Bonhoeffer uses a similar phrase 'worldly Christianity'. It's J Gresham Machen that I want to line up most closely with. See his Christianity and culture here. Having done commentaries on Proverbs (Heavenly Wisdom) and Song of Songs (Heavenly Love), a matching title for Ecclesiastes would be Heavenly Worldliness. For my stance on worldliness, see 3 posts here.

Banner Conference 2017 Session 3 Garry Williams

On our first full day of conference our first speaker was Dr Garry Williams on the subject of a functional doctrine of Scripture. We began with a reminder that at the root of the Reformation was a rediscovery of Scripture as originally given. Unlike Luther the scholastic Zwingli and Calvin were humanist scholars and all their lives they took a humanist approach. Luther too was involved very much in a close engagement with Scripture.
Garry's plan is to look at the literary Word of God this time and the living Word of God next time. Some take the view that a commitment to one mitigates against a commitment to the other . However, the more committed we are to the literary, the better we will be able to treat it as the living Word. This is assuming the ordinary means. One caveat is that God cannot be put in a box and it is true that God can use the weakest of sermons, even errors in sermons! Even unregenerate preachers can be used!
Nevertheless, if we slacken our grip on the literary Word then we are failing to grapple with it at all.
Further caveats. There are many wrong ways of seeing the Bible in literary terms. It is not just an ANE text, it is a divine ANE text. We cannot read it just like any other book. We have a vigorous doctrine of the origin of Scripture and so we should have an equally vigorous one of Scripture and how it is to be interpreted. It is not enough to look at Scripture in purely human terms. We need to have in mind the divine dimension. n the other hand, we must take careful note of the context. Vern Poythress argues that "Because God is all-wise, he takes into account social and historical circumstances when he communicates to people in particular circumstances. In fact, he takes circumstances into account thoroughly, much more so than a merely human author with human limitations."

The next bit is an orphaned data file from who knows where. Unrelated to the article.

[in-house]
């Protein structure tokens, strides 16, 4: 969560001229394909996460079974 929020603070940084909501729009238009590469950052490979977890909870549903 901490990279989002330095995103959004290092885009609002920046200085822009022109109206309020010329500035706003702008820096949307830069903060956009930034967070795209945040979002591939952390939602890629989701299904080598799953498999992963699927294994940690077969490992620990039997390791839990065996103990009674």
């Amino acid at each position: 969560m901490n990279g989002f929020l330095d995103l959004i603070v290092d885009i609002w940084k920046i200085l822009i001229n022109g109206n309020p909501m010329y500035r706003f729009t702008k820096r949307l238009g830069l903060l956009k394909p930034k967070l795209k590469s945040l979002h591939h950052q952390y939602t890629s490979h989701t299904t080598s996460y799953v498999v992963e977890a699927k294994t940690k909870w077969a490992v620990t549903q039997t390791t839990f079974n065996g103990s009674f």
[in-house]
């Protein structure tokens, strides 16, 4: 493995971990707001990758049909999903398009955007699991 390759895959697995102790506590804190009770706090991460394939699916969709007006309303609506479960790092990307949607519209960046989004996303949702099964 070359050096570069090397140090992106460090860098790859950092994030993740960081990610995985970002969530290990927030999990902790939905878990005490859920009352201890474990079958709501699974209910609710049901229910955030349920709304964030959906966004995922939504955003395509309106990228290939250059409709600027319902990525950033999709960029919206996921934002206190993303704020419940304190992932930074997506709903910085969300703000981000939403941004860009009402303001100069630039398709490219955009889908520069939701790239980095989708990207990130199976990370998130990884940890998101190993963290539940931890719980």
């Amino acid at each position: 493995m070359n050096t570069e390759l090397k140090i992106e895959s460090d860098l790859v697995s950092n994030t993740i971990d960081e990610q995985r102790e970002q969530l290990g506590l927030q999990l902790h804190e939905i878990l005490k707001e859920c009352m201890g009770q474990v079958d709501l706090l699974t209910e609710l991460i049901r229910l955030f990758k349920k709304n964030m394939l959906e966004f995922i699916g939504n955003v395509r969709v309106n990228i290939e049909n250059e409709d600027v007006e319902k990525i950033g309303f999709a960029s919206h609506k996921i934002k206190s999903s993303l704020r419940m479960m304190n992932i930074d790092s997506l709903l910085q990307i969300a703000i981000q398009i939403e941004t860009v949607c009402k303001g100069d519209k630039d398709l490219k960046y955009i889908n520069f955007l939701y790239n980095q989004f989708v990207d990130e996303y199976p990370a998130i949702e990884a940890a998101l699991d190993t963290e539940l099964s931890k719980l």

Further, we cannot get always so caught up in detail that we fail to get the message across. The message this morning is really just a reminder that we must, nevertheless, give full attention to detail. John's comment at the end of his Gospel about there being more to tell than can be recorded alerts us to the fact that every little detail is important.

1. The details of a text can locate the text in its right place
Eg 2 Samuel 11
... From the roof he saw a woman washing. The woman was very beautiful, (good) and David sent someone to find out about her. The man said, ‘She is Bathsheba, the daughter of Eliam and the wife of Uriah the Hittite.’ Then David sent messengers to get her ....
David is like Adam and so as great a king as he was, he is not the King we need as Christ is.
2.  The details of a text often reveal the nature of it
Eg Genesis 11:1-9
This passage also raises the theological question of what punishment is and shows that punishment is an answer to sin. Jonathan Edwards said "Sin says, God is a despicable being, and not worthy that the sinner should fear him; and so affronts him without fear." God answers such affrontery.
3. The details of a text can show us the character of God